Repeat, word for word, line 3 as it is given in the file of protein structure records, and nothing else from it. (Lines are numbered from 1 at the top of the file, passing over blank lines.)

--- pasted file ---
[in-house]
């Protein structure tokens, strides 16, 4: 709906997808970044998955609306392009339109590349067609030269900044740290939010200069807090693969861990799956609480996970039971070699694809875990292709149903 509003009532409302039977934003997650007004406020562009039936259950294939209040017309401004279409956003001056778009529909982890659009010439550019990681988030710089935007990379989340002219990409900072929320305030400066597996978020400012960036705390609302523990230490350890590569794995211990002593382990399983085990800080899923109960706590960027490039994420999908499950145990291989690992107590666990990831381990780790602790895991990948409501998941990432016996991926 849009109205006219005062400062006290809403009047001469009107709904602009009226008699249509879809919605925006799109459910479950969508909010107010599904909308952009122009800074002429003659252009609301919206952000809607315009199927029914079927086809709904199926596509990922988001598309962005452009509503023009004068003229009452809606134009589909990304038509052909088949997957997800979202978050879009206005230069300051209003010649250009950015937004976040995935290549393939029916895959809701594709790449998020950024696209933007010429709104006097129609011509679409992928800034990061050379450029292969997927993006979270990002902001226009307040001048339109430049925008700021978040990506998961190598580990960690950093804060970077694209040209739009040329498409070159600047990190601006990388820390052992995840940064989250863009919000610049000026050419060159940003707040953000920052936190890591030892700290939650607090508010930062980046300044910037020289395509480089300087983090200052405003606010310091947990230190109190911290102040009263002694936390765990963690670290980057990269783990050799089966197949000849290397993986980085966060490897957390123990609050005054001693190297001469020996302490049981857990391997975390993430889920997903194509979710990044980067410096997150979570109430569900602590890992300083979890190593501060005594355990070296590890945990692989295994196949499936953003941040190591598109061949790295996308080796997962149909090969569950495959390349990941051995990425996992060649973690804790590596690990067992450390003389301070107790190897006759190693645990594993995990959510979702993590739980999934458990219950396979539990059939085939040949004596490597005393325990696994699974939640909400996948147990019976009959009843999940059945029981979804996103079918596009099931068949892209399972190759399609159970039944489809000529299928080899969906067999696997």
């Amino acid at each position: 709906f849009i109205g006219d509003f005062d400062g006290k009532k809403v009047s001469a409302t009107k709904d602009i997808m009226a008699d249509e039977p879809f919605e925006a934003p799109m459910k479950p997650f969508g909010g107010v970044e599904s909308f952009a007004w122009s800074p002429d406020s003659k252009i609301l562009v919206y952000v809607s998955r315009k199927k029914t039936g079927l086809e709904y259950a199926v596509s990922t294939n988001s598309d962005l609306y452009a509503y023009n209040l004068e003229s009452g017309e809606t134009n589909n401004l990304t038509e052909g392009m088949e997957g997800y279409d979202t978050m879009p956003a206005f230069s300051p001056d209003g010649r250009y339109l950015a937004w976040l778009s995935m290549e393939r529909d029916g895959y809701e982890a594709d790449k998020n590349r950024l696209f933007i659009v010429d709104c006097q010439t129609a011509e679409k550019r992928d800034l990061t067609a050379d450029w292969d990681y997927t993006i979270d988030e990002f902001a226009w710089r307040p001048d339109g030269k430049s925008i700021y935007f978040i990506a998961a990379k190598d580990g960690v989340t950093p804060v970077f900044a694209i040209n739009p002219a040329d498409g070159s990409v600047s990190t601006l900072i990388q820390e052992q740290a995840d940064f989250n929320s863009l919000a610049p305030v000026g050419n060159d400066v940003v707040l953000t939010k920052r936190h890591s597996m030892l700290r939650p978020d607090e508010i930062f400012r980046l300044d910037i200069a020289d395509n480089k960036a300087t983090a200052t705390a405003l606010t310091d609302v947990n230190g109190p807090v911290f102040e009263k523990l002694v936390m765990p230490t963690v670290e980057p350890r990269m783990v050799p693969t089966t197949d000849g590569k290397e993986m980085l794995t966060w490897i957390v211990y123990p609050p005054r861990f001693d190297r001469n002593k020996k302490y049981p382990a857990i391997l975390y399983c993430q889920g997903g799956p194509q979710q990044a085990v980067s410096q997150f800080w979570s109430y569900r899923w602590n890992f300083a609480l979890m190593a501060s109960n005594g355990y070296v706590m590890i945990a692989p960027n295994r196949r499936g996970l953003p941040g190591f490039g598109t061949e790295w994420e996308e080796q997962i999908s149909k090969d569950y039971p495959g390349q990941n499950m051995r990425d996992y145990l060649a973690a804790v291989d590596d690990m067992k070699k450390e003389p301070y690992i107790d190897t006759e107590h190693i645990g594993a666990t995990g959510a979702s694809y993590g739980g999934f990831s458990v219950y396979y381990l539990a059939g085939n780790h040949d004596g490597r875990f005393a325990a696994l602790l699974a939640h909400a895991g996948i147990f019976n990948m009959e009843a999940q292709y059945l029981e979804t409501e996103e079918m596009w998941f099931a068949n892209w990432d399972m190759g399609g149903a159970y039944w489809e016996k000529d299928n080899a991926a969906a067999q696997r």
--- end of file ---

């Amino acid at each position: 709906f849009i109205g006219d509003f005062d400062g006290k009532k809403v009047s001469a409302t009107k709904d602009i997808m009226a008699d249509e039977p879809f919605e925006a934003p799109m459910k479950p997650f969508g909010g107010v970044e599904s909308f952009a007004w122009s800074p002429d406020s003659k252009i609301l562009v919206y952000v809607s998955r315009k199927k029914t039936g079927l086809e709904y259950a199926v596509s990922t294939n988001s598309d962005l609306y452009a509503y023009n209040l004068e003229s009452g017309e809606t134009n589909n401004l990304t038509e052909g392009m088949e997957g997800y279409d979202t978050m879009p956003a206005f230069s300051p001056d209003g010649r250009y339109l950015a937004w976040l778009s995935m290549e393939r529909d029916g895959y809701e982890a594709d790449k998020n590349r950024l696209f933007i659009v010429d709104c006097q010439t129609a011509e679409k550019r992928d800034l990061t067609a050379d450029w292969d990681y997927t993006i979270d988030e990002f902001a226009w710089r307040p001048d339109g030269k430049s925008i700021y935007f978040i990506a998961a990379k190598d580990g960690v989340t950093p804060v970077f900044a694209i040209n739009p002219a040329d498409g070159s990409v600047s990190t601006l900072i990388q820390e052992q740290a995840d940064f989250n929320s863009l919000a610049p305030v000026g050419n060159d400066v940003v707040l953000t939010k920052r936190h890591s597996m030892l700290r939650p978020d607090e508010i930062f400012r980046l300044d910037i200069a020289d395509n480089k960036a300087t983090a200052t705390a405003l606010t310091d609302v947990n230190g109190p807090v911290f102040e009263k523990l002694v936390m765990p230490t963690v670290e980057p350890r990269m783990v050799p693969t089966t197949d000849g590569k290397e993986m980085l794995t966060w490897i957390v211990y123990p609050p005054r861990f001693d190297r001469n002593k020996k302490y049981p382990a857990i391997l975390y399983c993430q889920g997903g799956p194509q979710q990044a085990v980067s410096q997150f800080w979570s109430y569900r899923w602590n890992f300083a609480l979890m190593a501060s109960n005594g355990y070296v706590m590890i945990a692989p960027n295994r196949r499936g996970l953003p941040g190591f490039g598109t061949e790295w994420e996308e080796q997962i999908s149909k090969d569950y039971p495959g390349q990941n499950m051995r990425d996992y145990l060649a973690a804790v291989d590596d690990m067992k070699k450390e003389p301070y690992i107790d190897t006759e107590h190693i645990g594993a666990t995990g959510a979702s694809y993590g739980g999934f990831s458990v219950y396979y381990l539990a059939g085939n780790h040949d004596g490597r875990f005393a325990a696994l602790l699974a939640h909400a895991g996948i147990f019976n990948m009959e009843a999940q292709y059945l029981e979804t409501e996103e079918m596009w998941f099931a068949n892209w990432d399972m190759g399609g149903a159970y039944w489809e016996k000529d299928n080899a991926a969906a067999q696997r």